grainchanger package provides functionality for data aggregation to a coarser resolution via moving-window or direct methods.
As landscape ecologists and macroecologists, we often need to aggregate data in order to harmonise datasets. In doing so, we often lose a lot of information about the spatial structure and environmental heterogeneity of data measured at finer resolution. An example of this is when the response data (e.g. species’ atlas data) are available at a coarser resolution to the predictor data (e.g. land-use data). We developed this method and R package in order to overcome some of these issues.
For more information on the background to and motivation for the development of this method, see Graham et al. 2019 in Methods in Ecology and Evolution.
The primary functions of the
grainchanger package are those which facilitate moving-window (
winmove_agg) and direct (
nomove_agg) data aggregation. These functions aggregate fine-grain data (
fine_dat) to a coarse-grain (
coarse_dat) using a function specified by the user (
agg_fun). The moving-window method takes in an additional function (
win_fun) which smooths the fine-grain data prior to aggregation.
The moving-window smoothing function is also available in the package (
winmove), as well as several built-in functions, and an additional utility function for use with simulated landscapes (
The below example shows the moving-window data aggregation in action. It aggregates a categorical raster (
fine_dat) to a grid using Shannon evenness (specified by
win_fun) as the function calculated within a square moving window of 5 units. The value returned is the mean (specified by
agg_fun) of the smoothed value for each cell of
coarse_dat. This value is included as a column on the grid
library(grainchanger) library(ggplot2) library(landscapetools) # categorical landscape show_landscape(cat_ls, discrete = TRUE) # moving-window aggregation using Shannon evenness g_sf$mwda <- winmove_agg(coarse_dat = g_sf, fine_dat = cat_ls, d = 5, type = "rectangle", win_fun = shei, agg_fun = mean, lc_class = 1:4, quiet = TRUE) ggplot(g_sf) + geom_sf(aes(fill = mwda)) + scale_fill_viridis_c() + theme_bw()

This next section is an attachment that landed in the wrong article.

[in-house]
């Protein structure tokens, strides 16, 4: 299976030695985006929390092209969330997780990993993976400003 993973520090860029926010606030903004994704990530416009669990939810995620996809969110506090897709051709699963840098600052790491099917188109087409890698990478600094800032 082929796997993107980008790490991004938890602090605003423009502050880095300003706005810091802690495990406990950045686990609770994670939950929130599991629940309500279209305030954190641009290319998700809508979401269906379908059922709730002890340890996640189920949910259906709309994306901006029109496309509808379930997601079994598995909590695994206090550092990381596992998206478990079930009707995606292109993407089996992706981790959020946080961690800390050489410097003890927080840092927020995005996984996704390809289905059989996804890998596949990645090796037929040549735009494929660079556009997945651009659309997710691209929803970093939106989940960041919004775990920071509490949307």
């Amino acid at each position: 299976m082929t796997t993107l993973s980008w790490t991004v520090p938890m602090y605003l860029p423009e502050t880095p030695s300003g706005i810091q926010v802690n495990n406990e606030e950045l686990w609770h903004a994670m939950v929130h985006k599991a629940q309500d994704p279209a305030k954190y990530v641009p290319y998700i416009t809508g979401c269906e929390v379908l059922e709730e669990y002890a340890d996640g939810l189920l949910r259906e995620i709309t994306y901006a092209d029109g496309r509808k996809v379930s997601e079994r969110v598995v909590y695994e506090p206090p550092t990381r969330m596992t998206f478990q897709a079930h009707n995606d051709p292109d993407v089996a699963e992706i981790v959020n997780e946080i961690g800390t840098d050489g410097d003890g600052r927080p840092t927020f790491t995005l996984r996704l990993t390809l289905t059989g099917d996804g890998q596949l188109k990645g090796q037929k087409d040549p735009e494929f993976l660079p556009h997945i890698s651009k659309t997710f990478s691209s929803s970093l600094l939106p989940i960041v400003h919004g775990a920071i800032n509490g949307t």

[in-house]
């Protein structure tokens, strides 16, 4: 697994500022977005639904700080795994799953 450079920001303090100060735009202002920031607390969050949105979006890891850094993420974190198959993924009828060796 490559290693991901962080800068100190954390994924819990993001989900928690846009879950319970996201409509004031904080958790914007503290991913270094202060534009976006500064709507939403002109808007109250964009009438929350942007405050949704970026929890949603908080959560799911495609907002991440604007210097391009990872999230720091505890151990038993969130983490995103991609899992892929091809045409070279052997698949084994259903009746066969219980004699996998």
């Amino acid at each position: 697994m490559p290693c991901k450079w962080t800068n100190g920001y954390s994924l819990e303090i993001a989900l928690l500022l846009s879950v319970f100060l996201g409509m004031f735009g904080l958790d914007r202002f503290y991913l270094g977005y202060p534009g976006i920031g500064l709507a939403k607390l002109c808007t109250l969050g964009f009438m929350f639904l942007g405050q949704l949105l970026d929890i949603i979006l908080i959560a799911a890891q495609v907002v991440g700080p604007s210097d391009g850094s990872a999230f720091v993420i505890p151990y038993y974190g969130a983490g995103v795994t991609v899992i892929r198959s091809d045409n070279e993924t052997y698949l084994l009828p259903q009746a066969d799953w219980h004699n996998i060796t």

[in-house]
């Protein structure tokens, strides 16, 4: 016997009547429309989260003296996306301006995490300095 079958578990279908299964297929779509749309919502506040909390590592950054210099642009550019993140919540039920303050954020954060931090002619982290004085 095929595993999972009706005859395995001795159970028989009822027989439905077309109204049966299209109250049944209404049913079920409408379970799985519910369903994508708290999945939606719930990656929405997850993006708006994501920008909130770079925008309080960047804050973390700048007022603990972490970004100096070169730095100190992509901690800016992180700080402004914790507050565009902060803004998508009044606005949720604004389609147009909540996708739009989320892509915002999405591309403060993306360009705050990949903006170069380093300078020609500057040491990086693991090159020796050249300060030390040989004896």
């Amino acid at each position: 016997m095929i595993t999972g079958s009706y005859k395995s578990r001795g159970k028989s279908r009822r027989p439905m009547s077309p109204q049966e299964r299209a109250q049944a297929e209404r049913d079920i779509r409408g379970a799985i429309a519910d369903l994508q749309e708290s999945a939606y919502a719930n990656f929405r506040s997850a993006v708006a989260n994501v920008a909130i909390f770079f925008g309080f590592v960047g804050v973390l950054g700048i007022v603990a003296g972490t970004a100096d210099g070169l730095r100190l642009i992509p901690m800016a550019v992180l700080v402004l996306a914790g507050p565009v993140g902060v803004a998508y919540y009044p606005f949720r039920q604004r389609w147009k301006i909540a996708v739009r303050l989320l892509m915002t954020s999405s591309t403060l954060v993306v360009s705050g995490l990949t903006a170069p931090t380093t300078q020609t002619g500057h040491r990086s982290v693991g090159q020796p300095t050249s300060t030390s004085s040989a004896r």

The below example shows the direct data aggregation in action. It aggregates a continuous raster to a raster with a coarser resolution using the range as the function calculated for each cell of the larger grid. The resulting output is a raster of the coarser resolution.
var_range is an inbuilt function in the
library(raster) # continuous landscape show_landscape(cont_ls) # load the coarse resolution raster g_raster <- raster(system.file("raster/g_raster.tif", package = "grainchanger")) # direct aggregation using range dda <- nomove_agg(coarse_dat = g_raster, fine_dat = cont_ls, agg_fun = var_range) #> aggregation assumes all cells are rectangular #> <U+25CF> set `is_grid = FALSE` if coarse_dat is not a grid show_landscape(dda)
There are a number of inbuilt functions in the grainchanger package, with their usage outlined below. While it is possible to use user-defined functions within both
nomove_agg, we welcome suggestions for additional functions. Please add as an issue - doing it this way means we can maximise the speed of the function.
|prop||Calculate the proportion of a given class||lc_class (numeric)|
|shdi||Calculate the Shannon diversity||lc_class (numeric)|
|shei||Calculate the Shannon evenness||lc_class (numeric)|
|range||Calculate the range of values|
create_torus function takes as input a raster and pads it by a specified radius, creating the effect of a torus. We developed this function in order to avoid edge effects when testing methods on simulated rasters (such as those from NLMR).